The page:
The revelation that lead to a resolution that can change everything
I love writing. I’m constantly writing blogs, tips, whitepapers, web content, and numerous other pieces for my business, my customers, and the D&I and hiring communities. And at the end of a long day, when I need a little time to unplug, I write! Specifically, I write fiction (fantasy).
Recently, I finished the latest draft of my first novel. While waiting for feedback from readers, I took a common piece of advice: don’t write a sequel.
For new novelists, you have no idea if your book will ever be published or picked up, so why write a second if no one reads the first – makes sense, right?
So, I started a new book rather than working on a sequel.
I developed new characters, a new plot, and set it in a new world. I fell into the routine to maintain discipline, writing every night from 9:00pm – 10:00pm. It was not always easy or fruitful, but I plugged along on my new story.
After a few months a reader gave me some great feedback on my first book. I put the new book down, opened the old one, and got to work.
The revelation – a profound shift
From the moment I opened my original story, I no longer needed the discipline to write, I needed the discipline to stop.
10:00 pm would come and go, but I wouldn’t stop until my husband started throwing pillows at me to get me to close my computer. I test dialog in the shower, play scenes in my head as I fall asleep, and grab for my notebook to jot down another idea when I wake up.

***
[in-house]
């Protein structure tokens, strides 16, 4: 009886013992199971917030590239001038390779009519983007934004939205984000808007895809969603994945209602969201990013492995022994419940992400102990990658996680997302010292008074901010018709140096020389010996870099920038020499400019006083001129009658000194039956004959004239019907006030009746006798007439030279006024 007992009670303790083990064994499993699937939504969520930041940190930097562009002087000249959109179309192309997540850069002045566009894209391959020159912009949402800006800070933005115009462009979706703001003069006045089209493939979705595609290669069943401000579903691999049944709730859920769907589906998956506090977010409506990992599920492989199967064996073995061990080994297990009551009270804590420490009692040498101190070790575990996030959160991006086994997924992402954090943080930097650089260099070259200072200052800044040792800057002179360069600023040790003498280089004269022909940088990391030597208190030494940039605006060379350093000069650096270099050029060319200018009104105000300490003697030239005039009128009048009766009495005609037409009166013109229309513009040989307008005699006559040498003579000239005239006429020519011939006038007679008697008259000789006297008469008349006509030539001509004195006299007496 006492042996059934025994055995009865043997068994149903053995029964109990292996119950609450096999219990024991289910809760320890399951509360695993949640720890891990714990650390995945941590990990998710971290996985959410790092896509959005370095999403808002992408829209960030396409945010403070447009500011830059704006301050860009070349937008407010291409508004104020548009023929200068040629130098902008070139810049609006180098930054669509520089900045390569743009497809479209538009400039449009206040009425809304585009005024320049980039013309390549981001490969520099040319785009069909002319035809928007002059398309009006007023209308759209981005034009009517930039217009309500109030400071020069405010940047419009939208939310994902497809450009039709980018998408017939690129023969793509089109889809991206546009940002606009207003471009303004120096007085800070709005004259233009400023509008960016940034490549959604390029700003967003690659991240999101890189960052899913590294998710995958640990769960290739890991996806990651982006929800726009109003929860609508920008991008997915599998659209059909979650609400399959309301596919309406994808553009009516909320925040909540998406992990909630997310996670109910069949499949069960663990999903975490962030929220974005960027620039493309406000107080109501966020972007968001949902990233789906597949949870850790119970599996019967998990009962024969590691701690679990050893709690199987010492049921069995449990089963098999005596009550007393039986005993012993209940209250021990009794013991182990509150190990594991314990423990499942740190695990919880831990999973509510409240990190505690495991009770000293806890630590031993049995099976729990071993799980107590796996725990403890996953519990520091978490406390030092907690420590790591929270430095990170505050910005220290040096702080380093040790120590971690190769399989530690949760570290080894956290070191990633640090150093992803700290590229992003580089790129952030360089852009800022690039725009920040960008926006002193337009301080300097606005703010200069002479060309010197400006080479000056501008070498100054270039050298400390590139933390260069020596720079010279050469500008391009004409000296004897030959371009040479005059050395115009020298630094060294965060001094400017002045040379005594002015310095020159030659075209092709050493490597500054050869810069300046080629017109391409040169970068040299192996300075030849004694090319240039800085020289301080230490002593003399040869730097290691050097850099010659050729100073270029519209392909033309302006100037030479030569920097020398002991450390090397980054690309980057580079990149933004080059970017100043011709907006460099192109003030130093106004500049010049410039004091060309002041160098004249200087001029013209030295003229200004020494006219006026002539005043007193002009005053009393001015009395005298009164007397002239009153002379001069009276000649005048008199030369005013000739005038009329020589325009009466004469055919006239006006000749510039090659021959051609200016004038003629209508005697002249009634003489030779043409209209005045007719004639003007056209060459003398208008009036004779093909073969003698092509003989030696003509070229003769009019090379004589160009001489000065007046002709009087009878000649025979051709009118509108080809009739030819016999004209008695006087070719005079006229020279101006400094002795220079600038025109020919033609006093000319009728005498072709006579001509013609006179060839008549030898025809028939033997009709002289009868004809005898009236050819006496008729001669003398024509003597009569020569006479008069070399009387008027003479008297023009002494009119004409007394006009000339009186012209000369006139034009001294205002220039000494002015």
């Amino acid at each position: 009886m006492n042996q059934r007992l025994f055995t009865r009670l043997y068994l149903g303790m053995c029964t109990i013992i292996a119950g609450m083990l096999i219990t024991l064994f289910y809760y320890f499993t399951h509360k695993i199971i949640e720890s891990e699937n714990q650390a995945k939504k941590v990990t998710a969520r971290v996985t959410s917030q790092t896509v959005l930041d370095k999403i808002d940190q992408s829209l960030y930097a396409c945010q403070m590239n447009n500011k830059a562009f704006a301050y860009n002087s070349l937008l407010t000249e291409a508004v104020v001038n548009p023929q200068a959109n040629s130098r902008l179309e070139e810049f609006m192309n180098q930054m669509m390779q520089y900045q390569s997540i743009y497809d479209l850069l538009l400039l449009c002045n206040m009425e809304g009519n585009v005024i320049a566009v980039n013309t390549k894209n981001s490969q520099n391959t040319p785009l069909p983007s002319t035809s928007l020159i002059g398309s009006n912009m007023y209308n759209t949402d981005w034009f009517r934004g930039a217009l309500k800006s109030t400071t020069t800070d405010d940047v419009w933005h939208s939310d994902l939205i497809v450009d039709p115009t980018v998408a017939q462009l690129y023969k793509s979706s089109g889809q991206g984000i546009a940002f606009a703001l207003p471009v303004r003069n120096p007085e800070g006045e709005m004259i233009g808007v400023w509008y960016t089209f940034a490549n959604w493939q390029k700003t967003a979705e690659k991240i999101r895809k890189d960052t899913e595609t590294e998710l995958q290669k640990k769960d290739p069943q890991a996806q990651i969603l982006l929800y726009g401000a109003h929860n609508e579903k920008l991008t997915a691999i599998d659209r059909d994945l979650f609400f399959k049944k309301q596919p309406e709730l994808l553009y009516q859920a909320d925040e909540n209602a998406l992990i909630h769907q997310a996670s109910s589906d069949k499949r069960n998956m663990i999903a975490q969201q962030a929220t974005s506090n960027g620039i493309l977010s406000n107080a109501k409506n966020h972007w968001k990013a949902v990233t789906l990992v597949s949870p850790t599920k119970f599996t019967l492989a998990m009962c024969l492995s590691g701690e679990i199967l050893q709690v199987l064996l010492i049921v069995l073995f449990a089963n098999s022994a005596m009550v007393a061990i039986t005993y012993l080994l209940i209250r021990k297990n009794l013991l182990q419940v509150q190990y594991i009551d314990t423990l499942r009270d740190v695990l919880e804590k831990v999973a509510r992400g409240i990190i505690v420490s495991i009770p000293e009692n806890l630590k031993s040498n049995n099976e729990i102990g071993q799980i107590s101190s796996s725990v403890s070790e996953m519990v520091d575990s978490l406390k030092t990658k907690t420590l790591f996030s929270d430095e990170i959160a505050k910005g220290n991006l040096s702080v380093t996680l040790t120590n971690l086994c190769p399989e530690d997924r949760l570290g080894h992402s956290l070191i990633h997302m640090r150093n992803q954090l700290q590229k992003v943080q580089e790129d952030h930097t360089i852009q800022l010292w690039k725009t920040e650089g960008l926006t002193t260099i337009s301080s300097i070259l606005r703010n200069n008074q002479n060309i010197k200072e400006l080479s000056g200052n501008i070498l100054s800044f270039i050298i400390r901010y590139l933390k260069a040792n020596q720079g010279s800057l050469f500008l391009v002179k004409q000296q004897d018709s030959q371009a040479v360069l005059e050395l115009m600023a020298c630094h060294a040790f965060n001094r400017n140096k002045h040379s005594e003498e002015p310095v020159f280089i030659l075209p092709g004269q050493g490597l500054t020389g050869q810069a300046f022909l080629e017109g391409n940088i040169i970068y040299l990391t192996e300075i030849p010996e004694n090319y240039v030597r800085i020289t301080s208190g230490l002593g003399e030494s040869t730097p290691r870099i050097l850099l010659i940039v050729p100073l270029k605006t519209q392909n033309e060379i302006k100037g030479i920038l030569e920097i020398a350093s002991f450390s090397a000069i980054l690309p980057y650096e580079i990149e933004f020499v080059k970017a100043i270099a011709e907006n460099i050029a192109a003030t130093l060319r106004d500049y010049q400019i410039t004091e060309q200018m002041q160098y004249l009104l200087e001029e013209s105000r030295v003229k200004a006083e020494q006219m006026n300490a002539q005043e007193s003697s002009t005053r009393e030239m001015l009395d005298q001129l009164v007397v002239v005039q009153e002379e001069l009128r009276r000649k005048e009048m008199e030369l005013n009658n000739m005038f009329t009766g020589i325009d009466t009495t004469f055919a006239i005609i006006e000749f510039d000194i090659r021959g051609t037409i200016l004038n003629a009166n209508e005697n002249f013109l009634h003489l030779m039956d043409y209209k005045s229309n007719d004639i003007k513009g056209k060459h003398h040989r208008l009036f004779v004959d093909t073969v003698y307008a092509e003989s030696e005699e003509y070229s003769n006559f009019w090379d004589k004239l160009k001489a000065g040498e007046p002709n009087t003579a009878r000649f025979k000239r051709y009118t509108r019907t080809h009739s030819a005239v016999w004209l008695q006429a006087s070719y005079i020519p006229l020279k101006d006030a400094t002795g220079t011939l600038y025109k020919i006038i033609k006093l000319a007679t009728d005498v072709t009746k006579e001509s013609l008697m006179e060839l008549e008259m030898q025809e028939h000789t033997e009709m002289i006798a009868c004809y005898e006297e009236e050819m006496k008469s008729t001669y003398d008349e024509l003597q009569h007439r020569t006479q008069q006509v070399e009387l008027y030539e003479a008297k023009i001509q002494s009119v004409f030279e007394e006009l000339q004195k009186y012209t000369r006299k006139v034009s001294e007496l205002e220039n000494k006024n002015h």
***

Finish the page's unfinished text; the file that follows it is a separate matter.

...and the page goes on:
I was so busy with what I thought I should be doing to be a successful writer I had forgotten why I started in the first place. I loved my story, my characters, and losing myself in their world as the perfect way to unwind and relax after a long day.
How often do we get swept up in the goals that we think we should have: the next promotion, the next big project, the corner office, that we completely forget what started us down the path in the first place?
Is chasing the corner office worth giving up the passion and excitement that put us down that path in the first place? How much happier would we be if we focused on those things that require discipline to stop, rather than discipline to execute – at least where we can.
The irony is, not only is focusing on what drives us a path to greater happiness, it is also a path for success. Consider how much better the quantity and the quality of work will be when you want to do something.
The resolution – focus on the why, not the what
So, in 2020, I am going to focus on the ‘why’ and not the ‘what’.
I founded career.place to offer a better approach to candidate screening that removes bias from hiring and replaces it with an efficient, effective, and compliant process. I love what we do. I’m obsessively passionate about driving diversity and inclusion, about enabling efficiencies, and solving problems (as anyone who has ever talked with me can probably attest to).
So, when I find myself groaning at yet another email, or forcing the discipline to check just one more box on the never-ending to do list, I will focus on the why – what that email is for, what that to-do will accomplish and turn that discipline to get it done, to requiring discipline to stop.
As for my book – I’m going back to the story I love. I will write those sequels because that is what makes me happy. I won’t lie, I would love to be published one day, but not at the expense of the pure joy of the experience.